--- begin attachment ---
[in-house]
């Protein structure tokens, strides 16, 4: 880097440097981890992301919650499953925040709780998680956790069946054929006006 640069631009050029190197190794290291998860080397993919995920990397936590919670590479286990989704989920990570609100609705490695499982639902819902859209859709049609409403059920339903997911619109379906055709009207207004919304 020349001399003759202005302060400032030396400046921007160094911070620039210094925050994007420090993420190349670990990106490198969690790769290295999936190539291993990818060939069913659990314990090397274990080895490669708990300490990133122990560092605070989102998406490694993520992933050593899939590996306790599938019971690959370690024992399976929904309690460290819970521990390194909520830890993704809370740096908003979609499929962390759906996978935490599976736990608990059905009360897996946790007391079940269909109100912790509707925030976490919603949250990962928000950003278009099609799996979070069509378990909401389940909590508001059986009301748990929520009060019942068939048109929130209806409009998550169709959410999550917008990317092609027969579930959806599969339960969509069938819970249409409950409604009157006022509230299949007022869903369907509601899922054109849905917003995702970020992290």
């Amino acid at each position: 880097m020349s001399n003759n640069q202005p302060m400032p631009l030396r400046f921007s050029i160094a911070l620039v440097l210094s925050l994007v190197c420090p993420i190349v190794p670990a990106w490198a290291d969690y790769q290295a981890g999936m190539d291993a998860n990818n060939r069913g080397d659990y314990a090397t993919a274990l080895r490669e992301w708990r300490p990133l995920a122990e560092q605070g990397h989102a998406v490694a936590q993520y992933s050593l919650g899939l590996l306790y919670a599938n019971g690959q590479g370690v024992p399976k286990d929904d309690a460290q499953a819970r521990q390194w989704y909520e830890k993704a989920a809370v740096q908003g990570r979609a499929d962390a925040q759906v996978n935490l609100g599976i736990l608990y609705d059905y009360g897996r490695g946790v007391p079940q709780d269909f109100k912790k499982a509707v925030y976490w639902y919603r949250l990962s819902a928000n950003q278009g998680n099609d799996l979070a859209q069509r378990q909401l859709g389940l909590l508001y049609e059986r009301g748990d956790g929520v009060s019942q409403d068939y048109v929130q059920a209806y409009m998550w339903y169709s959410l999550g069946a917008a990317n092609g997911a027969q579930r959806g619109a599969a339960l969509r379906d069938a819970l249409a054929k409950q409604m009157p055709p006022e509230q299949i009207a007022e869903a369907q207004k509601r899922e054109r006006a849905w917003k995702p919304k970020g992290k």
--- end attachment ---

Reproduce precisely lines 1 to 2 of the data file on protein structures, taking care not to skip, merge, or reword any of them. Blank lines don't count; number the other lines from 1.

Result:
[in-house]
């Protein structure tokens, strides 16, 4: 880097440097981890992301919650499953925040709780998680956790069946054929006006 640069631009050029190197190794290291998860080397993919995920990397936590919670590479286990989704989920990570609100609705490695499982639902819902859209859709049609409403059920339903997911619109379906055709009207207004919304 020349001399003759202005302060400032030396400046921007160094911070620039210094925050994007420090993420190349670990990106490198969690790769290295999936190539291993990818060939069913659990314990090397274990080895490669708990300490990133122990560092605070989102998406490694993520992933050593899939590996306790599938019971690959370690024992399976929904309690460290819970521990390194909520830890993704809370740096908003979609499929962390759906996978935490599976736990608990059905009360897996946790007391079940269909109100912790509707925030976490919603949250990962928000950003278009099609799996979070069509378990909401389940909590508001059986009301748990929520009060019942068939048109929130209806409009998550169709959410999550917008990317092609027969579930959806599969339960969509069938819970249409409950409604009157006022509230299949007022869903369907509601899922054109849905917003995702970020992290």